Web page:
Patent Ductus Arteriosus
Alternate Names : PDA
Patent ductus arteriosus (PDA) is the failure of a duct, or passageway, between two specific blood vessels to close. The blood vessels involved are the pulmonary artery and the aorta, two of the largest arteries in the body. It is a congenital heart disease, or a heart defect present at birth.
What is going on in the body?
The pulmonary artery carries blood to the lungs. The aorta receives all the blood from the left ventricle of the heart and sends it to the rest of the body. In the normal heart, the passageway that connects these two blood vessels, called the ductus arteriosus, closes soon after birth. The closing of the duct helps keep the blood flowing in the right direction.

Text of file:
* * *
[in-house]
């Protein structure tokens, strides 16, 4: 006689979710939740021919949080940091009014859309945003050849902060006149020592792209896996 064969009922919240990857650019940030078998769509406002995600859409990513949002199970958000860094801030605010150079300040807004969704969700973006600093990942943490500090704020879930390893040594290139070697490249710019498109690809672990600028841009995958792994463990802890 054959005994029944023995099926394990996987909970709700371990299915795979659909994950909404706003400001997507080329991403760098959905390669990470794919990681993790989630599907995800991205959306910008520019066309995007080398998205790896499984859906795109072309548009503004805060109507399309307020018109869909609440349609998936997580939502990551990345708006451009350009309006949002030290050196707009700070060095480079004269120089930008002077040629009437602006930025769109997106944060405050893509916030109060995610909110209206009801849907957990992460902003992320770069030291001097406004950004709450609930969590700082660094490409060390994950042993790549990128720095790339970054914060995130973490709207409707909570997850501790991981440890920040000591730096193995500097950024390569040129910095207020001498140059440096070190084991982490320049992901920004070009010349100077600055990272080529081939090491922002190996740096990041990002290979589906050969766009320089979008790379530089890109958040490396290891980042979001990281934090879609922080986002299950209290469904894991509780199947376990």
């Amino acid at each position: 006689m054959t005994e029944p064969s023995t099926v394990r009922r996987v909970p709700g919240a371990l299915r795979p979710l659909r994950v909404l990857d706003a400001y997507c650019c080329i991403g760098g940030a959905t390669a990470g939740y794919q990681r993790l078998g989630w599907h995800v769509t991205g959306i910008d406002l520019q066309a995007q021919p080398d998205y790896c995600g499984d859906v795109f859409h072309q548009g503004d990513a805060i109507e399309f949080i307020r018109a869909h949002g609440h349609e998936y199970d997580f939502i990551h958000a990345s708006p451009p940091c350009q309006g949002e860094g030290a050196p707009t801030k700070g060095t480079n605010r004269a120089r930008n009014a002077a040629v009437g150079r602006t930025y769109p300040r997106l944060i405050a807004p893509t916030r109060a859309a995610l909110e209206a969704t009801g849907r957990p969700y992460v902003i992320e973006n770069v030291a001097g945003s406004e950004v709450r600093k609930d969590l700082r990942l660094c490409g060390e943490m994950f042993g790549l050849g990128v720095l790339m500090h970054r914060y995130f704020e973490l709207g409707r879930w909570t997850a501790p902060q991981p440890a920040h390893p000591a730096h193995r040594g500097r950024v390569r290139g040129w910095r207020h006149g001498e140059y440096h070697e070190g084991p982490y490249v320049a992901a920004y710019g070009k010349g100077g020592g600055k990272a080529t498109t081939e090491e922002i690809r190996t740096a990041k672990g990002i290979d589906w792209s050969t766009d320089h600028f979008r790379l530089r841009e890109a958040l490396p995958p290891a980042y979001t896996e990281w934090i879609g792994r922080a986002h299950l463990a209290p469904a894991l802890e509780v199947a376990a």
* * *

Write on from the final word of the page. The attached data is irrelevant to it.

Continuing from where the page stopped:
If the duct does not close, patent ductus arteriosus results. In PDA, some of the blood flows out of the aorta back into the duct instead of going to the rest of the body. This forces the lungs and heart to work much harder.
What are the causes and risks of the condition?
The cause of patent ductus arteriosus is unknown. One theory about the cause of PDA has to do with the action of a chemical made by the body. In the normal heart, levels of this chemical drop, and the duct closes soon after birth. But in PDA, the chemical remains active, and the duct stays open. The rubella virus has also been associated with a higher risk of developing PDA.